In the 16th century, some of the citizens of Strasbourg began to act very strangely. They clasped hands and danced, spinning furiously as though moving to some infectious tune only they could hear.
Many danced like this for hours until, struck with exhaustion, they collapsed with heaving chests onto the ground. There they lay until they had to strength to rise, only to begin dancing once again.
Some kept this up for hours and others for days. And some even danced so long that when they finally collapsed, they never rose again- at least, if some of the medieval sources can be believed.
This “Dancing Plague,” as observers began to call it, that struck the citizens of Strasbourg wasn’t the first example of compulsive dancing that affected the people of medieval Europe. Cases had been reported all the way back to the 7th century. But this outbreak was one of the largest.
For centuries, the mania seemed to spread across much of Western and Central Europe, forming what is undoubtedly one of the strangest episodes of mass hysteria in history. But what exactly caused people to begin dancing themselves to death? And what does it tell us about life in medieval Europe?
Incidents of spontaneous dancing outbreaks have happened throughout history. Usually, they were attributed to the influence of saints filling people with the joy of the holy spirit. Thus, medieval people often referred to them as “St. Vitus’s Dance,” or “St. John’s Dance.” These episodes often took place around the time of these saints’ feast days or near shrines dedicated to them. And the dancing procession would usually end at a church or shrine, where people prayed for the saint to cure them of their compulsion to dance. These religious episodes were documented fairly regularly throughout the Middle Ages.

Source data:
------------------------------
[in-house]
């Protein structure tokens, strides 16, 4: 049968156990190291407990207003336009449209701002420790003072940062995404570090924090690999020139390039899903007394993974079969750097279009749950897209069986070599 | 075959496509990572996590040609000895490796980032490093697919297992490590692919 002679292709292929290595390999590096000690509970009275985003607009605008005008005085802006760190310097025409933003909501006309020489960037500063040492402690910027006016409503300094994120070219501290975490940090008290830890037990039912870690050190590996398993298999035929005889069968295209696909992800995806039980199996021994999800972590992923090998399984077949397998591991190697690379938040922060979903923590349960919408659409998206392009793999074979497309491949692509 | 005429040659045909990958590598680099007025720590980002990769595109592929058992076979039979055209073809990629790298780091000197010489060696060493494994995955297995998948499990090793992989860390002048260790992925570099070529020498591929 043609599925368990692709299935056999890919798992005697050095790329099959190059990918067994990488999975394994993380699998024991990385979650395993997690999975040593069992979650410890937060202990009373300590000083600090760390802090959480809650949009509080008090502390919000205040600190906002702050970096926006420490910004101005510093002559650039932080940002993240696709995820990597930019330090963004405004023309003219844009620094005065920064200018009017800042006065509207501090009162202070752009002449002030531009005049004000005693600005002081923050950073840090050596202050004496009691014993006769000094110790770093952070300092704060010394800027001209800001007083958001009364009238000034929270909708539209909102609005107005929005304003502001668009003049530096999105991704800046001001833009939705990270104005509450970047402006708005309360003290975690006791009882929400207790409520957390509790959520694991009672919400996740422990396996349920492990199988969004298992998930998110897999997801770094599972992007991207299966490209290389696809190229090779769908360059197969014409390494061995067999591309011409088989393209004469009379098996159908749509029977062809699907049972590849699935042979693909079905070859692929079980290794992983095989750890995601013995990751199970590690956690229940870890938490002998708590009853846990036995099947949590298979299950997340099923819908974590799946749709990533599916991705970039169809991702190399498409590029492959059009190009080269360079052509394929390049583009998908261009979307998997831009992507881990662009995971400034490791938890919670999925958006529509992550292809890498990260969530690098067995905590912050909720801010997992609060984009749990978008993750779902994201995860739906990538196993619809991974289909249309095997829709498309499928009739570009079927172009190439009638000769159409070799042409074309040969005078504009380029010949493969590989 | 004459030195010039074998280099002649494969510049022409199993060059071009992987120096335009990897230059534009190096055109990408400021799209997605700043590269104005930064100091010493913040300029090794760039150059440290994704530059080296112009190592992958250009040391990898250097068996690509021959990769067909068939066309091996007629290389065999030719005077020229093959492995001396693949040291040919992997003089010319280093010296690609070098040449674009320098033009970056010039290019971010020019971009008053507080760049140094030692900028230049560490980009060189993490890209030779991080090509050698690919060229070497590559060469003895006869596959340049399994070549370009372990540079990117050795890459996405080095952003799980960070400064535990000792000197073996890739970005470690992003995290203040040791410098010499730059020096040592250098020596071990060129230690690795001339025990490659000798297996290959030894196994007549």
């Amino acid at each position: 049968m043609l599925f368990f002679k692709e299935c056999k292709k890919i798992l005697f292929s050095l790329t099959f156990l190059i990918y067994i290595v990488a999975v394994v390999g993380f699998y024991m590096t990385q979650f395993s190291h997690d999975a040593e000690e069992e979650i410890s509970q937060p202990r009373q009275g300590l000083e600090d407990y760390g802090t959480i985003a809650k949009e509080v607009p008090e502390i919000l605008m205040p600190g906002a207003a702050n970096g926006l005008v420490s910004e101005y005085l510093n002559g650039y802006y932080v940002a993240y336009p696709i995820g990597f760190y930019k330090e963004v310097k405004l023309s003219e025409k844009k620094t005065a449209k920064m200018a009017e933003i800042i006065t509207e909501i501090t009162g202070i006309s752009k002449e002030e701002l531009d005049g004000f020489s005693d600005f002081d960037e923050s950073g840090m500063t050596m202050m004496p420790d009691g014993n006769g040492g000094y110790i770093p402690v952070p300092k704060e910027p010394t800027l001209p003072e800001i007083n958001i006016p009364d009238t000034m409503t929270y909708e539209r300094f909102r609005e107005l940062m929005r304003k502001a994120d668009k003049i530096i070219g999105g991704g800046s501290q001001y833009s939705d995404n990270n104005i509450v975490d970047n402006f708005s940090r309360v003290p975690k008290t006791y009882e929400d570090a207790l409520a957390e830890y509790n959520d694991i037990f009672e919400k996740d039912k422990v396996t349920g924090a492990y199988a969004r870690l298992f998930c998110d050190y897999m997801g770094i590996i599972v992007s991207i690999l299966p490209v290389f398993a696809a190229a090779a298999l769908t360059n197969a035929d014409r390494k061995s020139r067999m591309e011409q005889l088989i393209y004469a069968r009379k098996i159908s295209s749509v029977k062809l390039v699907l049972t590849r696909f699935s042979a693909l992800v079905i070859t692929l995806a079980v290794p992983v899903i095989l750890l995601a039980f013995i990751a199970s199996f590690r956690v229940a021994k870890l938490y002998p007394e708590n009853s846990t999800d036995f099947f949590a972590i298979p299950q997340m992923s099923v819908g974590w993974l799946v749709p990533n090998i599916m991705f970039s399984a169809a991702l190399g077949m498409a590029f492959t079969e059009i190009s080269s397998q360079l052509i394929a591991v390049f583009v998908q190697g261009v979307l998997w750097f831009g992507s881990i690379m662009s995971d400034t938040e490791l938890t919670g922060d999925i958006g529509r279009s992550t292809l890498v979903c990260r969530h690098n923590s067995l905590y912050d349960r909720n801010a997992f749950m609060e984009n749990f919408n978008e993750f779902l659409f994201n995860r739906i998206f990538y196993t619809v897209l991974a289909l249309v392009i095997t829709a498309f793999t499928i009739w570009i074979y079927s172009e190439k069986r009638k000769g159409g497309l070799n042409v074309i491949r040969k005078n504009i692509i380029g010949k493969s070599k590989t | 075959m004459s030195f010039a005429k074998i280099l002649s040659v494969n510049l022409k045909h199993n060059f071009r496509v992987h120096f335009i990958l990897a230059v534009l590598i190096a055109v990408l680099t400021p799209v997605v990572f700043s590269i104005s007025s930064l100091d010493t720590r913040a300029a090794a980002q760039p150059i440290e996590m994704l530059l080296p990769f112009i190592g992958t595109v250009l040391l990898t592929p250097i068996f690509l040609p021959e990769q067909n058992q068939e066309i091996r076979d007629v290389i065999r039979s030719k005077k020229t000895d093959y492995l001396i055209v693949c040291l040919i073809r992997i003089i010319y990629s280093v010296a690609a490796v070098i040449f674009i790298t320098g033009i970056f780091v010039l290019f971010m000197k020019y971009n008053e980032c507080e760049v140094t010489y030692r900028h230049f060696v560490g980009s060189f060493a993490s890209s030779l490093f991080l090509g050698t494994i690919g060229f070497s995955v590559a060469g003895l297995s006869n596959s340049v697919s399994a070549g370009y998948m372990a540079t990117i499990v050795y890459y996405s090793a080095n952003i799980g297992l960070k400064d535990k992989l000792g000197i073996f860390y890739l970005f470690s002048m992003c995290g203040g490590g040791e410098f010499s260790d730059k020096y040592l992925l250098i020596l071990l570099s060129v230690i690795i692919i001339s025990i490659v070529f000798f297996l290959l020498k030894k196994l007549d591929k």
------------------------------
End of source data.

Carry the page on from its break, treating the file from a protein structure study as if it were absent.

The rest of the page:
They were also widely spread across Europe. The largest concentrations seem to have been around the Rhine Valley, which followed the mighty river from the Alps of Switzerland to the Netherlands. But there were also episodes in what is now Italy, where people had a different interpretation of what was causing them. There the dancing was called “Tarantism,” and was attributed to the poisonous bites of spiders that struck while people were tending their fields. The venom was supposed to have sent people into fits of ecstatic dancing until they collapsed in death. A popular dance called the “Tarantella” was even said to have been created to mimic these symptoms.
There were cases of spontaneous dancing outbreaks recorded in Bernburg in the 11th century when a group of peasants began to dance around a local cathedral and disturbing the Christmas Eve service. And in the city of Erfurt in 1237, a group of children assembled for a dancing procession that took them all the way to Arnstad. This particular outbreak is interesting because it occurred around the same time that the famous tale of the Pied Piper, a disgruntled rat-catcher who is said to have led the children of the children of the nearby city of Hamelin away with his flute, is supposed to have happened.